Journal article

Orthographic Learning in Children Who Are Deaf or Hard of Hearing

Malin Wass, Teresa YC Ching, Linda Cupples, Hua-Chen Wang, Bjorn Lyxell, Louise Martin, Laura Button, Miriam Gunnourie, Isabelle Boisvert, Catherine McMahon, Anne Castles

LANGUAGE SPEECH AND HEARING SERVICES IN SCHOOLS | AMER SPEECH-LANGUAGE-HEARING ASSOC | Published : 2019

Abstract

Purpose The purpose of the current study was to investigate the relationship between orthographic learning and language, reading, and cognitive skills in 9-year-old children who are deaf or hard of hearing (DHH) and to compare their performance to age-matched typically hearing (TH) controls. Method Eighteen children diagnosed with moderate-to-profound hearing loss who use hearing aids and/or cochlear implants participated. Their performance was compared with 35 age-matched controls with typical hearing. Orthographic learning was evaluated using a spelling task and a recognition task. The children were assessed on measures of reading ability, language, working memory, and paired-associate lea..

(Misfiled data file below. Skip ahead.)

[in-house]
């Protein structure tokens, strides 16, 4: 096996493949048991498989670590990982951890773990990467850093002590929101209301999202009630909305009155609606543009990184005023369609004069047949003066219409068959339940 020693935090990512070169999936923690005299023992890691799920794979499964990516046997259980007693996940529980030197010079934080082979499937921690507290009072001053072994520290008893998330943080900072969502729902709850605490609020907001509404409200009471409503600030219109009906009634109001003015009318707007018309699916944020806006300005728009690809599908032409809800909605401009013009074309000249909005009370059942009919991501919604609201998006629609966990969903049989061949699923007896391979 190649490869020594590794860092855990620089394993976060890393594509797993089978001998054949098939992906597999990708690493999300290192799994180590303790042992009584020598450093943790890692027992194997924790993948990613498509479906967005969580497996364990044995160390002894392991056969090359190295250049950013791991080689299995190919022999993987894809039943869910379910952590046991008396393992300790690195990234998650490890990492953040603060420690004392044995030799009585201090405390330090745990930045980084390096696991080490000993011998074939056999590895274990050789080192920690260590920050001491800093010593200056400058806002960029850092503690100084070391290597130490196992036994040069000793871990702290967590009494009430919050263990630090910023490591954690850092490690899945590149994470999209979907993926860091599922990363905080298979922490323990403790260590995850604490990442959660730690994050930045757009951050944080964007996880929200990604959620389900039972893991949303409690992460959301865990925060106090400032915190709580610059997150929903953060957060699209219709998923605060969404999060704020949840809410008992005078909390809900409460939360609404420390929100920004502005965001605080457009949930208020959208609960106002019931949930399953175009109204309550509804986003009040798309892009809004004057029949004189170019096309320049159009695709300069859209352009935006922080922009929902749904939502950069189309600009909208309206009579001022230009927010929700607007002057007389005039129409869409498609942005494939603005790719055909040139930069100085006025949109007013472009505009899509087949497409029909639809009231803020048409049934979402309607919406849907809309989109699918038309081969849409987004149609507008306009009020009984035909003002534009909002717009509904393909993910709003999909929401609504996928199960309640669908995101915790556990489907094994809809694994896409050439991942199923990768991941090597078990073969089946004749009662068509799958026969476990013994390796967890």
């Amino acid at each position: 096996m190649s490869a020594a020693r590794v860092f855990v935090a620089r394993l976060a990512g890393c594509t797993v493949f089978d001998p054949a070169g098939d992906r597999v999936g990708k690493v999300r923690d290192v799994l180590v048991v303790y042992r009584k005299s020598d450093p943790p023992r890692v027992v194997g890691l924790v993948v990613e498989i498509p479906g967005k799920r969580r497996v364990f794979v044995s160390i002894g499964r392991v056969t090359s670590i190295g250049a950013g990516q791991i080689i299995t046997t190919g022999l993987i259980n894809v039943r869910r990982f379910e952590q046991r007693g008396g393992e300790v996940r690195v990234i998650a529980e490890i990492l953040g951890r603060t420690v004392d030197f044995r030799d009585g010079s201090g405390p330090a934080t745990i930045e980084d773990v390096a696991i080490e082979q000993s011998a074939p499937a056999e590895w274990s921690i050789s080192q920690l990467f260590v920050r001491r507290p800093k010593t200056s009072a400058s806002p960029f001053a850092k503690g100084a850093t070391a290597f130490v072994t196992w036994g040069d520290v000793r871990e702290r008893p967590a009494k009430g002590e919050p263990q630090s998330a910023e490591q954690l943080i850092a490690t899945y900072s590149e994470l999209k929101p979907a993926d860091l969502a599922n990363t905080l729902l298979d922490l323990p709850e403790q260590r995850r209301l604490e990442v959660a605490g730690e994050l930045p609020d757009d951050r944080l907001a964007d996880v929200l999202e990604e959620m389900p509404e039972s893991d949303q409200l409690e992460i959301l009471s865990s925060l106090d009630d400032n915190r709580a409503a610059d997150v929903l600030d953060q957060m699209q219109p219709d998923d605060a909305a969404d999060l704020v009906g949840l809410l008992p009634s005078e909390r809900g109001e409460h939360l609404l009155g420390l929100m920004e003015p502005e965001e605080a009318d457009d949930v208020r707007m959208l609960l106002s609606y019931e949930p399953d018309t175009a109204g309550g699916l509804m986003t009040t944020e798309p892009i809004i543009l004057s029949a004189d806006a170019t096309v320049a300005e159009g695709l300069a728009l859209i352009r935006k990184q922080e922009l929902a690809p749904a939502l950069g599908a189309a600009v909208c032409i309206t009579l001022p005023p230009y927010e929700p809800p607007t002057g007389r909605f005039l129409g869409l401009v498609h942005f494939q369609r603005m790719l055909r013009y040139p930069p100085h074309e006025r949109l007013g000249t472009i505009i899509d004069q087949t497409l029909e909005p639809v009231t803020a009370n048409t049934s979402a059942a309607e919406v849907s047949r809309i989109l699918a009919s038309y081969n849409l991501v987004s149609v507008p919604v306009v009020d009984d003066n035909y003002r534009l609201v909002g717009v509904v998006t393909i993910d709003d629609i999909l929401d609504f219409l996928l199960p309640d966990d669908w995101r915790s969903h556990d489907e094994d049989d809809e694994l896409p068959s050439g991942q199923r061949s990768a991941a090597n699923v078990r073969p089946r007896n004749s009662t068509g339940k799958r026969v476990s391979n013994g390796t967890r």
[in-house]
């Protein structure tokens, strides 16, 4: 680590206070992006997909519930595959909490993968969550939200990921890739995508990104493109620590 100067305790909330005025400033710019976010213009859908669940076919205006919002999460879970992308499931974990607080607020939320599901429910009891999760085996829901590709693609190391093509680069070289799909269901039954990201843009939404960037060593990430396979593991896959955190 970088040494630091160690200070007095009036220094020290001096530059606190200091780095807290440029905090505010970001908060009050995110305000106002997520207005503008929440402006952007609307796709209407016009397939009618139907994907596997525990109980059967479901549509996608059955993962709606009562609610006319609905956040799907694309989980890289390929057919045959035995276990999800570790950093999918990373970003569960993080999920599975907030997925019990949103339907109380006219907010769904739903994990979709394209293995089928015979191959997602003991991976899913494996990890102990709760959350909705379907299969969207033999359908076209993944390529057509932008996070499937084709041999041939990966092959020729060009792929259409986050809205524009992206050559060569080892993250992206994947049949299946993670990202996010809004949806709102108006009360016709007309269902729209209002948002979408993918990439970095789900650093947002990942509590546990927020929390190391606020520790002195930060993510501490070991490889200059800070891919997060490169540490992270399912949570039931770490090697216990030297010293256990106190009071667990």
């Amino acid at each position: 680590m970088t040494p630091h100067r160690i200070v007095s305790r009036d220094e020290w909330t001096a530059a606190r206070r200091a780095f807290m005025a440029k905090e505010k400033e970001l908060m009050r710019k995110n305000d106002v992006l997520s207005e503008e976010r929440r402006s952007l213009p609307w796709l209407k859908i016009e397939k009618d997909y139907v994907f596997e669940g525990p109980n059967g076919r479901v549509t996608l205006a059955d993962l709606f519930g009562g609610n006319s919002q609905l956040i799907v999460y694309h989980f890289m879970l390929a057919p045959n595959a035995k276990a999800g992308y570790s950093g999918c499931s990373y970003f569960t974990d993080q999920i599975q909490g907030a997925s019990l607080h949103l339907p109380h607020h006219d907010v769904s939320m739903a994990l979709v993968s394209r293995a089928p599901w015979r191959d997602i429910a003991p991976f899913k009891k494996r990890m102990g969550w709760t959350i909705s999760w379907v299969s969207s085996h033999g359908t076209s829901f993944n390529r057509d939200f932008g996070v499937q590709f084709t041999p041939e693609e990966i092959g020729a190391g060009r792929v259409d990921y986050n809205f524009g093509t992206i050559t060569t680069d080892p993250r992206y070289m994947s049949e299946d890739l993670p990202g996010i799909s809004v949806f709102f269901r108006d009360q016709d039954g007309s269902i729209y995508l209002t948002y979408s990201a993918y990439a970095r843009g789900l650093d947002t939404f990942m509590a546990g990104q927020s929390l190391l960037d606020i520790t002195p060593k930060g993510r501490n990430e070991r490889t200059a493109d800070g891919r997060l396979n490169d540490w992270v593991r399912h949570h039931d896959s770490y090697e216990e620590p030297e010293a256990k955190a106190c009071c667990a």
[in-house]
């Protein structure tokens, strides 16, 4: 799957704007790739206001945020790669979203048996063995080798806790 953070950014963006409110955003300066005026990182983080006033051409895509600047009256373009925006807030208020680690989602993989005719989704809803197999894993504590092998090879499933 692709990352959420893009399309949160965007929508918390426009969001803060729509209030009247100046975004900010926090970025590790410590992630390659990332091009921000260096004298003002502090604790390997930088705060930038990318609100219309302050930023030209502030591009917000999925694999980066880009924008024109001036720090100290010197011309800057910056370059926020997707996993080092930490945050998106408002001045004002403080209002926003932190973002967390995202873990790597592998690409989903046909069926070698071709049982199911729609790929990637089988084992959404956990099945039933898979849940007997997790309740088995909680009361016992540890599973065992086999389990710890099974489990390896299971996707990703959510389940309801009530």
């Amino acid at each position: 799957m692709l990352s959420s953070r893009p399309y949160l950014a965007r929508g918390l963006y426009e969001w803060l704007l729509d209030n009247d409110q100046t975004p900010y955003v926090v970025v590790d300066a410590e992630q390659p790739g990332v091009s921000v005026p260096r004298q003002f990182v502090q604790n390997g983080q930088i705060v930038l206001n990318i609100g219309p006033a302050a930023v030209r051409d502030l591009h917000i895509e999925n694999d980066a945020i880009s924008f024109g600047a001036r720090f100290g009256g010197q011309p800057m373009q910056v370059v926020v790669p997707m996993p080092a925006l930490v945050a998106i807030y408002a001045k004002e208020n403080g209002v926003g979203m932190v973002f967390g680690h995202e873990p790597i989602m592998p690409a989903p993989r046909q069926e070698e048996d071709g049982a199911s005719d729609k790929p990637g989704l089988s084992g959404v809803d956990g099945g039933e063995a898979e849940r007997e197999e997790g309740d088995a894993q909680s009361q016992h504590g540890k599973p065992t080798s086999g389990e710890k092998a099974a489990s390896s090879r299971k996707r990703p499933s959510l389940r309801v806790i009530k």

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Grants

Awarded by National Institute on Deafness and Communication Disorders Award


Awarded by NATIONAL INSTITUTE ON DEAFNESS AND OTHER COMMUNICATION DISORDERS


Funding Acknowledgements

This project was funded by the Swedish Research Agency for Health, Working Life and Welfare, and the European Commission through a COFAS Marie Curie Fellowship to the first author. The work was carried out as part of the Longitudinal Outcomes of Children with Hearing Impairment study, supported by the National Institute on Deafness and Communication Disorders Award No. R01DC008080. The project was also partly supported by the Commonwealth of Australia through the Office of Hearing Services. We acknowledge the financial support of the HEARing Cooperative Research Centre, established and supported under the Cooperative Research Centres Program of the Australian Government. We are grateful to the pupils, parents, and teachers of the schools that participated in the project. We also thank the researchers and staff at the Department of Cognitive Science and the Centre of Excellence in Cognition and its Disorders, Macquarie University, and the National Acoustic Laboratories for their advice and support during the data collection phase of the project.